So what can we do to work on this? The simple answer is to see through what we intended, but we all know that’s easier said than done! We can’t help the car breaking down, or the little one being poorly… So instead perhaps we need to start acknowledging the times we KEEP our promises and DO what we set out to do, so it’s not just the negative experiences and let-downs that accumulate in our minds. Promised yourself you’d hit the gym today – and you did it? Acknowledge this, and keep that thought fresh in your mind. Told yourself you ought to get to bed earlier this evening, and managed to have the lights out before 10? Make a mental note that you did it. And if these mini-challenged or promises don’t feel feasible, start with small things and take it from there. Perhaps you’re working on your diet, and you made a conscious choice to make a curry on Friday instead of get a take away. Awesome! Add this to the mental success-list.

The more of these we build up, the more confident we can be in ourselves and our ability to see through what we set out to do. And… as we know, if we begin to have these more positive and confident thoughts, soon they will reflect our actions. Goodbye “I’ll never be able to…” and hello “I can… and I will”.

3. Ignore the Noise

This isn’t a new concept either, and we’ll have likely heard dozens of versions of this. Ignore the noise, stay in your lane, you do you… it’s all the same concept! The classic example we see within the gym is when someone is thinking about their goals, trying to focus on what matters to them, but are easily distracted by what everyone else around them is doing. Soon their well-thought out plan to focus on ‘just turning up and enjoying their fitness’ flies out the window because they’ve seen Bob in the corner making progress on his muscle ups, or Barbara hitting a new Snatch PB. These goals are likely completely irrelevant to our journey, and yet we can so easily find ourselves doubting our plan, and getting sucked into what we feel we ‘should’ be doing.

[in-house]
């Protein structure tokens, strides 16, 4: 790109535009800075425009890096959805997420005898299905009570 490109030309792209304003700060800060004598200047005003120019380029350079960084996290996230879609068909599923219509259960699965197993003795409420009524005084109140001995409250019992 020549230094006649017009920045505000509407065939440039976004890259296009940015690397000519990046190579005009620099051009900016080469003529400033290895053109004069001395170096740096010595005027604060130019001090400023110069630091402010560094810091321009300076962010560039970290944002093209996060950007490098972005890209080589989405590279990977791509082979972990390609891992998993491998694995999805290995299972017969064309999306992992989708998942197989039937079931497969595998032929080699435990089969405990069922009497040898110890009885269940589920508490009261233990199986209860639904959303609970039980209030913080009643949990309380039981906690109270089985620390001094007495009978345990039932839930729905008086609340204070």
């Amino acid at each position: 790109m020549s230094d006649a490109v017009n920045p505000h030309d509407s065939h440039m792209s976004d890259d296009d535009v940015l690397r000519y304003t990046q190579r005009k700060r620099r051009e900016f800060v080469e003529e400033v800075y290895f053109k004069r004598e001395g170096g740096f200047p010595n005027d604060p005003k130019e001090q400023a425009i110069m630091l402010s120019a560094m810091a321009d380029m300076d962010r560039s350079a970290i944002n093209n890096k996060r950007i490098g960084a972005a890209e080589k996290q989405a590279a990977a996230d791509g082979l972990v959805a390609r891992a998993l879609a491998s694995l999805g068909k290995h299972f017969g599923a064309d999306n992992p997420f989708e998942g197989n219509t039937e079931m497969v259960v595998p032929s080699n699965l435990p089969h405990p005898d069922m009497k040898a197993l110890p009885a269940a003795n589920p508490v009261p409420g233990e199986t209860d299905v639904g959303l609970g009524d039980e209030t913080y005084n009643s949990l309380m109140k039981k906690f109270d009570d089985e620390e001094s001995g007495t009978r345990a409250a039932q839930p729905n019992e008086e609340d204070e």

There is a reason monks go to quiet Temples to practice their faith, and a reason students go to libraries to study – to physically remove themselves from the noise. In every day life this is easier said than done, so we need to first become aware of what the ‘noise’ is, so we can recognise it, and ignore it. This might be a case of unfollowing certain social media accounts, if we find their content can send us spiralling in doubt, or it might mean choosing to discuss goals with you coach or gym manager rather than on the big WhatsApp group with your peers. Whatever the ‘noise’ is, be aware of it, so you can recognise it and ignore it.

Next Steps

So there we have it – three ways you can build your confidence, and practice being more self-compassionate. If you’d like to talk about your goals in more detail with a member of the SCFIT team, get in touch to book yourself a free Member-Check In by emailing